Gaming and work
There are a lot of great monitors out there, but not many are as flexible as the Razer Raptor 27. This 27-inch WQHD display is ideal if you want to frag your enemies at 100+ frames-per-second thanks to the 144Hz panel with 1ms response. But this display is also terrific for work thanks to the anti-glare coating, HDR feature, and excellent color accuracy (96 percent DCI-P3, 100 percent AdobeRGB). Even the design is clean, minimalist, and unlike anything on the market. This is my favorite "does it all" display right now, and it's hard to recommend anything else.
Look, if you're working from home, you're not putting shoes on (and you shouldn't wear shoes in the house anyway). That's why Minnetonka makes these legendary sheepskin slippers. They last years, are super comfortable even in the spring, and you can wear them outside when you grab the mail or throw out the trash. Nothing beats them. Yeah, they're not cheap, but they will last you years and years of abuse, trust me.
One area where technology is useful is telling the time. With Amazon no longer having its Alexa Spot device, the Lenovo Smart Clock is your next best bet. This $80 Google Home-powered alarm clock is now just $40, which makes it much easier to recommend. With a dimming display, two microphones, a mute mic button, and no cameras, this little speaker does excellent for audio, and it is small enough for your nightstand.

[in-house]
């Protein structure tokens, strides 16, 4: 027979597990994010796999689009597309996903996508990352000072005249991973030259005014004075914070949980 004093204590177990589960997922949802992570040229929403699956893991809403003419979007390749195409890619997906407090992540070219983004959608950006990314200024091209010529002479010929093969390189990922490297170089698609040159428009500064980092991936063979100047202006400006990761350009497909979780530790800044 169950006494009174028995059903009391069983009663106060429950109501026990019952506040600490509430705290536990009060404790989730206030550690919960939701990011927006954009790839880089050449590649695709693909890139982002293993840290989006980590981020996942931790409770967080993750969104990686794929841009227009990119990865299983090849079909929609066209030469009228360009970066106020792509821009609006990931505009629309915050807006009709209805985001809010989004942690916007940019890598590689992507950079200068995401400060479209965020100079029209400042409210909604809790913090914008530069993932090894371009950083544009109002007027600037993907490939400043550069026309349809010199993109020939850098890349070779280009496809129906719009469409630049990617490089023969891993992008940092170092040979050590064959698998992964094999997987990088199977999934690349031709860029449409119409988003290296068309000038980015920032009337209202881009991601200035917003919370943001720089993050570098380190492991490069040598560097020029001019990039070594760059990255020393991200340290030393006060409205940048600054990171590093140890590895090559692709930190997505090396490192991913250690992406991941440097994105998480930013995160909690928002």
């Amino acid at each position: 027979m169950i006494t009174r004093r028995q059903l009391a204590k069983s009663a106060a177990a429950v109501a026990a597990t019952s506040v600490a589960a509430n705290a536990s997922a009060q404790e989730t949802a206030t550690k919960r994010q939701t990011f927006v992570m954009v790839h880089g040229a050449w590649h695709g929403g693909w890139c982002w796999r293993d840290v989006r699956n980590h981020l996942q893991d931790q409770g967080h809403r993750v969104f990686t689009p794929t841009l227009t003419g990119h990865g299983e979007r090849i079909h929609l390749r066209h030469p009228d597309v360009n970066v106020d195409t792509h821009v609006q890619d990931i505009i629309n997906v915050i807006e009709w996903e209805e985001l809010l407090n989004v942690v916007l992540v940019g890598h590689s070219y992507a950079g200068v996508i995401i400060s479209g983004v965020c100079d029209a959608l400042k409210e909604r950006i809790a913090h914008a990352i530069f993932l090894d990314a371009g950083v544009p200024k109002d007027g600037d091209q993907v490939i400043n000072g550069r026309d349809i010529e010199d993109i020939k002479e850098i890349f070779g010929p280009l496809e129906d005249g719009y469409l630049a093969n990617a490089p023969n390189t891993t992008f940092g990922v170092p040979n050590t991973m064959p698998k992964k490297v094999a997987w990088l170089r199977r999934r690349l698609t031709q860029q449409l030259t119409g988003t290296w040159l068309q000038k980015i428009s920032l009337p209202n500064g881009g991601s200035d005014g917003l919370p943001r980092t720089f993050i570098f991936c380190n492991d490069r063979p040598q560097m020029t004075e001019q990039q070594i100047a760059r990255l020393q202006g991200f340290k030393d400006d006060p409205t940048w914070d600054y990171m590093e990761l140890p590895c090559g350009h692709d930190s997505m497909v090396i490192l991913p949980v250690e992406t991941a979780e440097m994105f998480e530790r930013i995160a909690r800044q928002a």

Coffee is excellent, but Razer's awesome "mental performance enhancement" drink is better. With B-vitamins, minerals, no sugar, choline, and only modest amounts of caffeine, this will keep you going without a crash or the jitters. And thanks to it being a powder, you can use as much or as little as you want.
Probably like you, I hate printers. They're not cool, they're not exciting, and yet they are still necessary if only on occasion. I've been using the HP LaserJet Pro MFP M130fw for the last two years, and it's been excellent. It has most things like monochrome print, scanner, copier, fax, wireless printing, all with a color touchscreen. It also worked with the initial setup, which was nice.
Sounds good to me
The Surface Studio 2 speakers are quite impressive, especially considering they're hidden. But for something with my power, I prefer the Razer Nommo Chromas. The audio quality is to my liking, I like how I can direct the audio, and that Chroma lighting compliments those Philips Hue lights.